The three different camera views give you very different looks at the lovely surroundings and what's going on. Bumper cam lets you see more of the cities and tracks you'll be racing though than the two more distant behind-the-car cams. Cities toured include London, Florence, Milan, Berlin, Valencia, and Barcelona among others, and dedicated tracks include Donington, Hockenheim, and Laguna Seca. The latest version of RenderWare does all of these locales justice in high-resolution glory. It's worth driving a lap or two just to take in the sights. Really really nice.
The cars aren't bad themselves, with full reflective surfaces, limited body damage modeling, and a snazzy roster of mostly imports. Opel, Volkswagen, TVR, Alfa, Audi, Mercedes, Renault, SEAT, and Vauxhall entries appear alongside some popular American standards like the Chevy Corvette Z06 and Monte Carlo, Pontiac GTO and Solstice. For Quick Race mode, you can pick your car and track, and sunny or rainy conditions; while the damage modeling doesn't affect handling or performance, weather definitely does. The rest of the grid and I spent the first 10 seconds of a race spinning our tires on rain-slick roads, just trying to find some traction.
In case you hadn't picked up on the largely European "flavour" of the game by now, it's available for play in five different languages, including English, Spanish, Italian, French, and German. Display and audio settings have to be modified before starting the game, but graphic performance was good, giving me a solid in-game 60 frames per second (with Vsync turned on) at 1280x1024 on my Geforce 7900GT. The audio performed fine, though it was a little dull. There's music, but you only hear it on menus or during replays. This kind of misses the point by avoiding where you'll be spending most of your time in this game — on the track itself.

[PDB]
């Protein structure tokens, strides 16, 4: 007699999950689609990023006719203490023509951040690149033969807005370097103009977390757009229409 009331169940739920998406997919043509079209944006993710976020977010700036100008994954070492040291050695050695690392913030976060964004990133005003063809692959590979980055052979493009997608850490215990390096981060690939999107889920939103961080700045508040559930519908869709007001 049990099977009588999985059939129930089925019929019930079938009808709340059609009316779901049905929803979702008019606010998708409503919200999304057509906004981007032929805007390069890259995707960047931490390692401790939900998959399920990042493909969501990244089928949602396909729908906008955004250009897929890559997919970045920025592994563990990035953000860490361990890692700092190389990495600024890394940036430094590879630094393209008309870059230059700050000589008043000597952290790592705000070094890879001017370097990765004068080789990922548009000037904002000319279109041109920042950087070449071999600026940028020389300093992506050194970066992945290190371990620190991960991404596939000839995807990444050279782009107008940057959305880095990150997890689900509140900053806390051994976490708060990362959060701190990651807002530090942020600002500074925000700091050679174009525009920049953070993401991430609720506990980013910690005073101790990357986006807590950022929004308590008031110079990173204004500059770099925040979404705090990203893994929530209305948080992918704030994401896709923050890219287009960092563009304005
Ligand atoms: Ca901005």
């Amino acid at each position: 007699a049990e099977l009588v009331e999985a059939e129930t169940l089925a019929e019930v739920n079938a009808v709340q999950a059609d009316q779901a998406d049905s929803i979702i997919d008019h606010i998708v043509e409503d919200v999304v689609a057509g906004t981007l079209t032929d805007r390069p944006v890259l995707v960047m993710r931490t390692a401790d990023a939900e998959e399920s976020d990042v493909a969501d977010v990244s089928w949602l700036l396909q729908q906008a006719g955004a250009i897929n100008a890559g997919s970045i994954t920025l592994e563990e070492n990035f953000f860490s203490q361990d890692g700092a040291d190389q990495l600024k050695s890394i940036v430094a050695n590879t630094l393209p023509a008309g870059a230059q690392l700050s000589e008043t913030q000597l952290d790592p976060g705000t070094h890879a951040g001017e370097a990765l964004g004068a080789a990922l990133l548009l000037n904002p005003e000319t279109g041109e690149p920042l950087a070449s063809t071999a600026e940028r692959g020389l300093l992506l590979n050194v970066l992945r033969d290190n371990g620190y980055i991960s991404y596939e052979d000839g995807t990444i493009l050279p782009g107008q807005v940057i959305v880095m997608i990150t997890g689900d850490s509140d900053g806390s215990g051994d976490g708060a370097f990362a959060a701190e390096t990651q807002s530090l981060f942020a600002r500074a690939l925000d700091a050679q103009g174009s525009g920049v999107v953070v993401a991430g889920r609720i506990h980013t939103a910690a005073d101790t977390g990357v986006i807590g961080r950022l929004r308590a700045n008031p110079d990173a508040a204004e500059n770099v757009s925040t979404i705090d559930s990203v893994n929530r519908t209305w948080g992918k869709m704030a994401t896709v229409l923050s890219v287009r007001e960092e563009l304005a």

Default controls go to the keyboard, but I plugged in my Logitech Dual Action analog USB gamepad and was able to map everything right where I wanted it (analog steering and gas/brake, everything else to the triggers). At that point, it felt kind of odd to have to keep reaching for the keyboard to make menu selections when I had a perfectly good controller sitting right in my lap. Even if you pause the game with a controller button, you have to hit Enter to get back to the race. Not a huge deal, but it could have been avoided.
The stellar texturing and eerily photorealistic visuals manage to make the leap to the split-screen multiplayer modes, where I still got an impressive and constant 35 frames per second. There are only three modes here: Race, Tournament, and Survivor. Race is a single track between two opponents, while Tournament is a set of races on different tracks to see who's the best overall. Survivor is the only mode with damage enabled, as it takes center stage here. Whoever takes the most damage and wears out his car first loses the race. There's evidently no online modes, so this is all you're gonna get. It seems a bit slim in this age of eight-player online racers, and even the attempted racing MMOs.
Evolution GT's long-term appeal depends heavily on what types of racing games you prefer. If you hate the idea of getting last place 30 times in a row just to gain the stats needed to then maybe have a shot at the gold medal, well, stick to the arcade crowd. If you're into the tuner scene where everything down to the spokes on your rims is customizable, you should also look elsewhere since this game doesn't even let you change mufflers, let alone do a level-two weight reduction on your ride. But for the tiny itch of a niche that this odd racer scratches, you few should enjoy quite a bit leveling yourself up, getting the best gear, hitting level 40, and then beating Onyxia. Er, I mean Petrovic. I wish that guy would just wreck once in a while.